Re: Gut reaction
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- Subject: Re: Gut reaction
- From: Judy_Kew@greenbuilder.com (Judy Kew)
- Date: Sun, 07 Feb 1999 17:11:17 GMT
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>From New Scientist, 30 January 1999
Can we really stomach GM foods?
Fears that genes for antibiotic resistance could
jump from genetically modified foods to bacteria in
the gut may be fuelled by new research from the
Netherlands. The results show that DNA lingers in the
intestine, and confirm that genetically modified
bacteria can transfer their antibiotic-resistance genes
to bacteria in the gut.
Using an "artificial gut", the Dutch researchers
showed that DNA remains intact for several minutes
in the large intestine. "It was a surprise to see that
DNA persisted so long in the colon," says Hub Noteborn of
the State Institute for Quality Control of Agricultural
Products in Wageningen, who helped organise the research.
One concern about some genetically modified (GM) crops,
such as maize used as animal fodder, is that they include
a gene for antibiotic resistance. The resistance genes are
used to track the uptake of modified genes, and are not
expressed in the crops.
While some scientists fear that these genes could jump into
bacteria in the guts of livestock and create antibiotic-
resistant pathogens, others have said there is no such risk
because the modified DNA breaksdown quickly. The Dutch
results cast doubt on these assurances, Noteborn says.
The computer-controlled artificial gut, dubbed TIM, was
designed by Robert Havenaar and his colleagues at the TNO
Nutrition and Food Research Institute in Zeist to mimic the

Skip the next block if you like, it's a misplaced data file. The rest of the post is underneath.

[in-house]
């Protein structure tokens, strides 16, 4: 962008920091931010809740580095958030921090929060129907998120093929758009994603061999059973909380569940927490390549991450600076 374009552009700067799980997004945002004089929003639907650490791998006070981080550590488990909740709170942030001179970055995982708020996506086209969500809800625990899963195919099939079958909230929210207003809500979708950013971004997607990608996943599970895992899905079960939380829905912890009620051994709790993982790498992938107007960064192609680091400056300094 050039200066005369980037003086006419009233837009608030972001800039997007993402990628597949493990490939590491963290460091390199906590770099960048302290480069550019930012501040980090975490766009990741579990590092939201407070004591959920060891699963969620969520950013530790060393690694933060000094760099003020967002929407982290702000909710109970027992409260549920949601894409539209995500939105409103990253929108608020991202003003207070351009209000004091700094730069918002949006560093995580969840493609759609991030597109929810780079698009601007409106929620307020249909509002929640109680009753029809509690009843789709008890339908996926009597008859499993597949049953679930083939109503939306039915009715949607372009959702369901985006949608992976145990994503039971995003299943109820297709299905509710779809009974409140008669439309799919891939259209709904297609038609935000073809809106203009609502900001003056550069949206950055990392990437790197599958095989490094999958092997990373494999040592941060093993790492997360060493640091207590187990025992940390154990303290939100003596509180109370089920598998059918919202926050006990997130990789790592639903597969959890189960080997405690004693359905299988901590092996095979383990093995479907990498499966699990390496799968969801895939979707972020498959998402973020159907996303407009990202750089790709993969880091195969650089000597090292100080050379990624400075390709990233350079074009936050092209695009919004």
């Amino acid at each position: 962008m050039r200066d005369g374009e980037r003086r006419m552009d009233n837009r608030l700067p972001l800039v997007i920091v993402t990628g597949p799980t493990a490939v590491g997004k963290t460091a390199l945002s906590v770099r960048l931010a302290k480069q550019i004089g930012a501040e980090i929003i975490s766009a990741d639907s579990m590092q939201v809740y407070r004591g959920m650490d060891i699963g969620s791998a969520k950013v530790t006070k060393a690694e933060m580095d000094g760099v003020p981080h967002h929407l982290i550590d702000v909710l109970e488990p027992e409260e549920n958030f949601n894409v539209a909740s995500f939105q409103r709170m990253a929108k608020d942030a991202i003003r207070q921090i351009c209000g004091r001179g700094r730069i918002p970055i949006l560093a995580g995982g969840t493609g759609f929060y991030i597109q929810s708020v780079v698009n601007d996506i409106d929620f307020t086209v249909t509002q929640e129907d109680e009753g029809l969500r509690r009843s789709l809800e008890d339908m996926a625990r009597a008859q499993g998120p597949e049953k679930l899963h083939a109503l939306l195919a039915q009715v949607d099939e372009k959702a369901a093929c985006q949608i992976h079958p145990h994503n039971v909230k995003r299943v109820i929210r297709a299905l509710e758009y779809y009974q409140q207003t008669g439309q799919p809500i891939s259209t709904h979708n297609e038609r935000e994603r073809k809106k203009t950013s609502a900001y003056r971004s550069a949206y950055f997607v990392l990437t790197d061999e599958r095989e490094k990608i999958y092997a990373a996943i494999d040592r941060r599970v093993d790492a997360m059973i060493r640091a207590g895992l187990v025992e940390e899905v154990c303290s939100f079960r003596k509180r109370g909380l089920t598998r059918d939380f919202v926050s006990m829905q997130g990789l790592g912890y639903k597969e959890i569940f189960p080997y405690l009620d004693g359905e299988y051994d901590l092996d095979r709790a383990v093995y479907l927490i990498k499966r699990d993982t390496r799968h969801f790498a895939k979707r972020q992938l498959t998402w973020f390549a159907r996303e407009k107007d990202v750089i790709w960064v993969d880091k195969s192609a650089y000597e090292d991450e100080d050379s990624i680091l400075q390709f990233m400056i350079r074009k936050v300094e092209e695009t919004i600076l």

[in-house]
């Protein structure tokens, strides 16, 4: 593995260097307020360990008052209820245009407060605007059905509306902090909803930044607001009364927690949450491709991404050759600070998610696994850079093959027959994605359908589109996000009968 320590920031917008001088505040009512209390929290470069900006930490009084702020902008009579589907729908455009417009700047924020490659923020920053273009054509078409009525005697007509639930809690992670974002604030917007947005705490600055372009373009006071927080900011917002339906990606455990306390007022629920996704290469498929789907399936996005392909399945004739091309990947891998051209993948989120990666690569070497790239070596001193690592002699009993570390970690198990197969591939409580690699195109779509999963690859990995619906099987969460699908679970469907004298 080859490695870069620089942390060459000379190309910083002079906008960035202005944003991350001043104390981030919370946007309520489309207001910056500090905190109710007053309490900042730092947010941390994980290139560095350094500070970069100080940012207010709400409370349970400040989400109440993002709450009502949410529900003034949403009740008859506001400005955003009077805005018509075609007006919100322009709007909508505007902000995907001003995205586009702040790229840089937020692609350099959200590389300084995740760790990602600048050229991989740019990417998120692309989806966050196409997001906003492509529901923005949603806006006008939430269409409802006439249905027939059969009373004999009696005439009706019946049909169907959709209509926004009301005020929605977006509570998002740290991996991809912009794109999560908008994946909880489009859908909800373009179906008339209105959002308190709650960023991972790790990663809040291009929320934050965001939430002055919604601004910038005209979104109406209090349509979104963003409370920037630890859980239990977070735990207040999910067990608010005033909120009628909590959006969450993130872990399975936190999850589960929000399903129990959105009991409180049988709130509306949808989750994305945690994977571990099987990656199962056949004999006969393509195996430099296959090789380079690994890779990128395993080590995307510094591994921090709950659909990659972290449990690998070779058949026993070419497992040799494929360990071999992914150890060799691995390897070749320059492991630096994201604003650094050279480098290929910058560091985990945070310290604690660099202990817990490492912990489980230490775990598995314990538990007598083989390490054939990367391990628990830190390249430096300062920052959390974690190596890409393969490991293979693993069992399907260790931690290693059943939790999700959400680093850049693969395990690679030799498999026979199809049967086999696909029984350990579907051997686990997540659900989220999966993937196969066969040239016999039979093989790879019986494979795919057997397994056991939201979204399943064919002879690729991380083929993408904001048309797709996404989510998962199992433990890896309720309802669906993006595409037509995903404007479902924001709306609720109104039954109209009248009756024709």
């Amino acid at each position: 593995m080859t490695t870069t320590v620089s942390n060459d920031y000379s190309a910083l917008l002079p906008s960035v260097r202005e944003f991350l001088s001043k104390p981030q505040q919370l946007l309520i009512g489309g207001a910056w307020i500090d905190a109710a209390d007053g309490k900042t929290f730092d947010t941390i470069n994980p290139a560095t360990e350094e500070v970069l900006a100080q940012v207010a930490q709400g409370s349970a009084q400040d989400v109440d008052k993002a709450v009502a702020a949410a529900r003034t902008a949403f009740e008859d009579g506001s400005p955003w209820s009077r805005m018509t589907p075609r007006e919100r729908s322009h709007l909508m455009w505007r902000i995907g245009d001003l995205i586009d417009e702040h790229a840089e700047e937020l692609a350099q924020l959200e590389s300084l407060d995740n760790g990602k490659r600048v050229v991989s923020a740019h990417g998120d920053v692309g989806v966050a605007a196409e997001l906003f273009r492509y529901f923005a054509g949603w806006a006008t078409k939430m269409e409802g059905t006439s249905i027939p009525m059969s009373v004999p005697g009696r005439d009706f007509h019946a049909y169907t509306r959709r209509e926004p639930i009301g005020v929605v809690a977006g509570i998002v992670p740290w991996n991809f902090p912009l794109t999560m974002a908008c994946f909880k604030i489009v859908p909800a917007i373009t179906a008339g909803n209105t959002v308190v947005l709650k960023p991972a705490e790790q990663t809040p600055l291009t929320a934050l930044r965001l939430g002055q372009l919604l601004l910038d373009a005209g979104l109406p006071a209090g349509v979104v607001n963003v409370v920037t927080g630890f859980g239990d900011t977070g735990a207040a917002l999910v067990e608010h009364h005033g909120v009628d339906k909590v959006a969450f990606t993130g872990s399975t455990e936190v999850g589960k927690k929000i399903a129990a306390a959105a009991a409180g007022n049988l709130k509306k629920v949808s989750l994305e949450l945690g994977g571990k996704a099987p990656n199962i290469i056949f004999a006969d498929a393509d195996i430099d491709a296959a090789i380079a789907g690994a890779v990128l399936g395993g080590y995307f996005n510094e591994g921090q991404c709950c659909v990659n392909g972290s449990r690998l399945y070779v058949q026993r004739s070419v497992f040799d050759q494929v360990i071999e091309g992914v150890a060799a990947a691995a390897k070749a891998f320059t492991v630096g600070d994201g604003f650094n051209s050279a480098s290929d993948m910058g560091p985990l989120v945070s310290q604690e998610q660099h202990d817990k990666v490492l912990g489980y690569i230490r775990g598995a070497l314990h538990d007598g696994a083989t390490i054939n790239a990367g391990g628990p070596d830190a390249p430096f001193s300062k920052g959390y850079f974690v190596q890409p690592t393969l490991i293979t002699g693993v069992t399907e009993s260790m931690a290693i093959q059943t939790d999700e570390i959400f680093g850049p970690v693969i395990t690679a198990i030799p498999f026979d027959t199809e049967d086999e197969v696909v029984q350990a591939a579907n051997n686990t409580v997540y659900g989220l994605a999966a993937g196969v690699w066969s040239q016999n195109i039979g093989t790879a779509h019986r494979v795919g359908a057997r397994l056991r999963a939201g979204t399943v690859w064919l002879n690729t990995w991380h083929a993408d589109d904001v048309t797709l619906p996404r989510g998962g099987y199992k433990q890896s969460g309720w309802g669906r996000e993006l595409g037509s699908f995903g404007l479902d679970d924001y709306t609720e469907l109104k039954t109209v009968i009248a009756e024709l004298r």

digestion of food. It provides a mechanical model of the
stomach and intestines, and contains the normal microbes and
enzymes in the gut.
When TIM was used to study the effects of digestion on
bacteria engineered to contain antibiotic-resistance genes,
Havenaar found that DNA from the bacteria had a half-life of
6 minutes in the large intestine. "This makes it available
to transform cells," he says.
If the modified bacteria were a type normally found in the
gut, such as Enterococcus, the experiment showed each had a
1 in 10 million chance of passing DNA containing antibiotic
resistance genes to an indigenous gut bacterium when they
came in contact.
There are normally around a thousand billion gut bacteria,
suggesting many would be transformed. If some normal gut
inhabitants were killed off--as in the guts of people or
animals on antibiotics--the transfer rate from gut-type
bacteria increased tenfold. "This is the first time the rate
has been measured," says Noteborn.
Bacteria not normally in the gut, such as Lactobacillus,
did not transfer antibiotic-resistance genes to a normal
population of gut bacteria at a detectable level, according
to a TNO internal report.
Nor did the Flavr Savr tomato, engineered by the California
based company Calgene to resist rot, although up to 10 per
cent of its DNA reached the colon. The researchers hope to
carry out the crucial test of whether foreign bacteria and
GM foods transfer their genes when gut microbes are
depleted. "We plan to ask the European Union to fund
further research," says Havenaar.
Finding the answers could resolve a long-standing debate.
In Britain, a report from the House of Lords select
committee for the European Communities last week judged it
"extremely unlikely" that genes introduced into edible
migrate into gut bacteria.
But the new findings show more research is essential, says
Derek Burke, former chair of Britain's Advisory Committee
on Novel Foods and Processes. "We can only say that the risk
is not zero," he says. "Anything that would help put numbers
on this, would be useful."
Despite its confidence that genes are unlikely to jump from
GM foods, the Lords' report called for the use of antibiotic
-resistance genes "to be phased out as quickly as possible".
But in the US, maize carrying these genes will continue to
be harvested,mainly for cattle feed.
New Scientist this week (30th Jan 1999 p. 4) has
a review of some research from the Netherlands.Results of the studies
indicate that genes for antibiotic resistance could jump from genetically
modified foods to bacteria in the gut.New scientist is available on-line at <A
Resent-Date: 7 Feb 1999 01:07:30 -0000
From: "Dorothy Bowes" <email@example.com>
Green Building Professionals Directory at
- Gut reaction
- From: "Dorothy Bowes" <firstname.lastname@example.org>